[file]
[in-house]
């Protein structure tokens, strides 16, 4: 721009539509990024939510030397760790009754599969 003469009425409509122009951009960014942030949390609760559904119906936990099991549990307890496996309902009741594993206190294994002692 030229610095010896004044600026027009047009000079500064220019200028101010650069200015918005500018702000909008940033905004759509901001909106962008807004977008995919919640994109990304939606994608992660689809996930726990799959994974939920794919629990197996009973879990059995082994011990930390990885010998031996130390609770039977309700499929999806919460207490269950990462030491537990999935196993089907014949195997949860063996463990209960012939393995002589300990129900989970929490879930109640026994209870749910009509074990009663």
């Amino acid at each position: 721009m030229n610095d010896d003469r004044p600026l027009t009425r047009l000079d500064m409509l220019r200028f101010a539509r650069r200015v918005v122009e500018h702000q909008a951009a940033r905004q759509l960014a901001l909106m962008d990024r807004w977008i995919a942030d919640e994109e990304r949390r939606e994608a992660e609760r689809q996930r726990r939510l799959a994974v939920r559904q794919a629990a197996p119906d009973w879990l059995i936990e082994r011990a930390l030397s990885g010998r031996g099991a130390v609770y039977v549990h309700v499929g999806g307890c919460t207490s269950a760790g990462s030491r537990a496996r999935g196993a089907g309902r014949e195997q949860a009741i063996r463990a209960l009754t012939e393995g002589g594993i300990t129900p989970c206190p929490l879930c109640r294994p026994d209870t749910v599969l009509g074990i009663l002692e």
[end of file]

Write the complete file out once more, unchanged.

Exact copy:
[in-house]
């Protein structure tokens, strides 16, 4: 721009539509990024939510030397760790009754599969 003469009425409509122009951009960014942030949390609760559904119906936990099991549990307890496996309902009741594993206190294994002692 030229610095010896004044600026027009047009000079500064220019200028101010650069200015918005500018702000909008940033905004759509901001909106962008807004977008995919919640994109990304939606994608992660689809996930726990799959994974939920794919629990197996009973879990059995082994011990930390990885010998031996130390609770039977309700499929999806919460207490269950990462030491537990999935196993089907014949195997949860063996463990209960012939393995002589300990129900989970929490879930109640026994209870749910009509074990009663």
């Amino acid at each position: 721009m030229n610095d010896d003469r004044p600026l027009t009425r047009l000079d500064m409509l220019r200028f101010a539509r650069r200015v918005v122009e500018h702000q909008a951009a940033r905004q759509l960014a901001l909106m962008d990024r807004w977008i995919a942030d919640e994109e990304r949390r939606e994608a992660e609760r689809q996930r726990r939510l799959a994974v939920r559904q794919a629990a197996p119906d009973w879990l059995i936990e082994r011990a930390l030397s990885g010998r031996g099991a130390v609770y039977v549990h309700v499929g999806g307890c919460t207490s269950a760790g990462s030491r537990a496996r999935g196993a089907g309902r014949e195997q949860a009741i063996r463990a209960l009754t012939e393995g002589g594993i300990t129900p989970c206190p929490l879930c109640r294994p026994d209870t749910v599969l009509g074990i009663l002692e």